6. #16
    psyculman's Avatar
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    Quote Originally Posted by stefprez View Post
    In terms of my original questions, I wasn't asking anything about insulation, just hammocks and bugnets. The question that has come up is more about creating a "pea pod" style of insulation using a sleeping bag, but nothing is mentioned about it being a recommended ultralight method, just a solution for insulation that happens to work with the smaller Nano 7.
    Right: Pea-pod.

    That's what I'm interested in. I use down UQ and TQ's but have experimented with all the other materials mentioned on HF so far. That being said, I'm wanting to try a pea-pod like configuration for very cold/sled hiking this winter. Running a hammock through a bag seems like it would work. That configuration would allow the bag to loft under the occupant. However, keeping the bag up around the hammock, and, zipping it up might be the challange. I might have to convert the bag to a top center zip, and secure it to the sides of the hammock to keep it from drooping down on the sides to where I can't reach it to pull it up. I guess I need to stop thinking, and just start cutting, but my sewing machine is not going to like the thickness of all that material.
    Never more than one man left behind, so far !

  7. #17
    kayak karl's Avatar
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    Quote Originally Posted by lazyboy View Post
    Warbonnet's travelnet is very light and well made, check it out on his website.
    can't find it on the site?
    "Tenting is equivalent to a bum crawling into a cardboard box, hammocking is an art" KK

  8. #18
    exup's Avatar
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    Kayak karl, I believe he's talking about warbonnets bug net that people use with the traveler. Cost .65 and weighs 7.5oz. They're in the traveler hamoock section on his site.

  9. #19
    Senior Member
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    peapod response

    Somebody posted about using a sleeping bag around the hammock in winter. I do this with my Nano 7 and have been comfortable at 5 degrees F. I use a Kelty Lightyear down 20 degree bag in winter and 40 degree bag in summer. I'm 5 ft 10 and weight about 155 and I can very easily pull the bag around the hammock (Lightyears have a little zipper in the footbox) and pull it up around me and when I zip it shut and pull the draw string, the underside/hood area fully covers my shoulders and neck. I can move around as much as I like inside the bag/hammock. I'm a back sleeper. This might be restricting if you are a side sleeper and shift around a lot. But it is VERY comfortable for me. I don't sleep on a pad since the bag doesn't compress under me since the bag is outside the hammock. Very ultra light and very comfortable.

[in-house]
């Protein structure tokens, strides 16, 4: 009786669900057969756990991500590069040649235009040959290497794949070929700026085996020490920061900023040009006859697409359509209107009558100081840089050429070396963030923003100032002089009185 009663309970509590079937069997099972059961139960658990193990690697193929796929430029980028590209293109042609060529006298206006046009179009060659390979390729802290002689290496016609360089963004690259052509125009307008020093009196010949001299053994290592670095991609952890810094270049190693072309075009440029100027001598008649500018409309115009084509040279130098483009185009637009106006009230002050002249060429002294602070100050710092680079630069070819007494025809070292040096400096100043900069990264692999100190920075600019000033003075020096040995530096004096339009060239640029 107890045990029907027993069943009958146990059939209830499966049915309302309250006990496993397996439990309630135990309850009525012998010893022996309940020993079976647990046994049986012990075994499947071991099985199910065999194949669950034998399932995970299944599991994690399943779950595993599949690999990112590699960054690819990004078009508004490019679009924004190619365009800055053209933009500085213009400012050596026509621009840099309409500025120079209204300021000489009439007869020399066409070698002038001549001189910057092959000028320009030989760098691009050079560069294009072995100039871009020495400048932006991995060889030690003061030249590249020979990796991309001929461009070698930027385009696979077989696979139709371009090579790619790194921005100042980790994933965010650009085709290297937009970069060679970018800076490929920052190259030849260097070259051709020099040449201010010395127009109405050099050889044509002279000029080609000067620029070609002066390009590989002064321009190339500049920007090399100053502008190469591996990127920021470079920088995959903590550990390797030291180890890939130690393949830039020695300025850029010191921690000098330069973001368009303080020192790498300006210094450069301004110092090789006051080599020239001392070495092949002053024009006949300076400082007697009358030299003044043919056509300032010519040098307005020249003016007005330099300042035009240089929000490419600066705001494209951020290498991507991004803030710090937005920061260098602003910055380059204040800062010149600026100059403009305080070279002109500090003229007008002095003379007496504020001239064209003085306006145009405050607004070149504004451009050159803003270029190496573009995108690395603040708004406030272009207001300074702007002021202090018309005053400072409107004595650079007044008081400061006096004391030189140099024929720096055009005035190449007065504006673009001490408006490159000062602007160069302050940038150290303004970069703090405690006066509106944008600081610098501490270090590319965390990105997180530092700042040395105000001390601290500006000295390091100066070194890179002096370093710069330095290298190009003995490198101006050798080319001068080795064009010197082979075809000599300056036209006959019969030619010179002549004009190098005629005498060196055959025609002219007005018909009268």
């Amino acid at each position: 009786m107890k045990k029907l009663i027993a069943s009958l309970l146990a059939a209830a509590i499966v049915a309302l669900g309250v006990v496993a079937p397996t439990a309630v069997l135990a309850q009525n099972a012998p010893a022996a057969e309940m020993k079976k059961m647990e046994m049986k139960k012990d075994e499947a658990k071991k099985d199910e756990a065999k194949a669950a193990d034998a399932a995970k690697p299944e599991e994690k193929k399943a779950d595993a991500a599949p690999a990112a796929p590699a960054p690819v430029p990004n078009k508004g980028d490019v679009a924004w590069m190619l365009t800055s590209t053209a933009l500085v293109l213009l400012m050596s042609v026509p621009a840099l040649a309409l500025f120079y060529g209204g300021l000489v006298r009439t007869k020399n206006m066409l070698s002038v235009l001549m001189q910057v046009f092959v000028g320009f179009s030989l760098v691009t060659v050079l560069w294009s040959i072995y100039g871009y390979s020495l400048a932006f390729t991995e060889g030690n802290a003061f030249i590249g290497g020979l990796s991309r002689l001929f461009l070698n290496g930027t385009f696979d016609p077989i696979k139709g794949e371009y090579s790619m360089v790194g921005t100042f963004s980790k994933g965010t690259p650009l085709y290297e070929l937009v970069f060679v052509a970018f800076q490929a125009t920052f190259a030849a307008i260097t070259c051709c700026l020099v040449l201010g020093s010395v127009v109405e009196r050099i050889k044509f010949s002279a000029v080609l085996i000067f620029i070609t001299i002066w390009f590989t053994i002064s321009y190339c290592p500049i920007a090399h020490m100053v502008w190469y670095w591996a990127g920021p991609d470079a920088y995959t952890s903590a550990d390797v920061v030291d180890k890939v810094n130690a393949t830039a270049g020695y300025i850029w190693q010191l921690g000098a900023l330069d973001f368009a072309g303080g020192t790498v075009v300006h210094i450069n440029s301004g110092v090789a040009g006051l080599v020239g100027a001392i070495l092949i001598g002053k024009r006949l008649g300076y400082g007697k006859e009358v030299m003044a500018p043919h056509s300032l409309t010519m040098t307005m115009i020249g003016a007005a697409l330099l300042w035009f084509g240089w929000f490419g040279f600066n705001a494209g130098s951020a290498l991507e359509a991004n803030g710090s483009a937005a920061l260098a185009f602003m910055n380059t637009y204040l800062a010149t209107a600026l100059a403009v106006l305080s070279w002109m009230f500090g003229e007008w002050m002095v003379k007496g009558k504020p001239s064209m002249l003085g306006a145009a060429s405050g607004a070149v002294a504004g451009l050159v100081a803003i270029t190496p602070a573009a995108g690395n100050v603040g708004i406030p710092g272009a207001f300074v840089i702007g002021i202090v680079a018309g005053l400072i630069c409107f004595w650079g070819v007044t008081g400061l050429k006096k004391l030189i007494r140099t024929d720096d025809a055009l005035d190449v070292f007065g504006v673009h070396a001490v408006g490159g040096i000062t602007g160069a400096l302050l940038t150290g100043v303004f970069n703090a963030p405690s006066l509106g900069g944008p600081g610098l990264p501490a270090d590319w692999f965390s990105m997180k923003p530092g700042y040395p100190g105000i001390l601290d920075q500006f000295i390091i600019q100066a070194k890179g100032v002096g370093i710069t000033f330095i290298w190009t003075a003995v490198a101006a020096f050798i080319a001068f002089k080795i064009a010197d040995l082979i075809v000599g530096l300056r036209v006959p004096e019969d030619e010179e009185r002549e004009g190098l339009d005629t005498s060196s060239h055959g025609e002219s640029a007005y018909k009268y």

10. #20
    Senior Member G.L.P.'s Avatar
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    i have a UL hammock but in the summer time or Bug season i don't use it
    my WBBB 1.1dbl is my Comfort item on the trail...i only allow myself 2...
    if your going to drop weight leave alot of the comfort items at home

    my setup for summer is
    WBBB 1.1 dbl with Dynaglide WS 24.8oz
    OES Micro tarp 8.5oz with lines and hardware
    DIY UQ 11.3oz
    JRB Stealth 15oz (Also acts as my Parka on cold nights)

    my base weight for summer is 7lbs 2.4oz so you can go UL with a WBBB
    just need to cut weight in other areas ....
    It puts the Underquilt on it's hammock ... It does this whenever it gets cold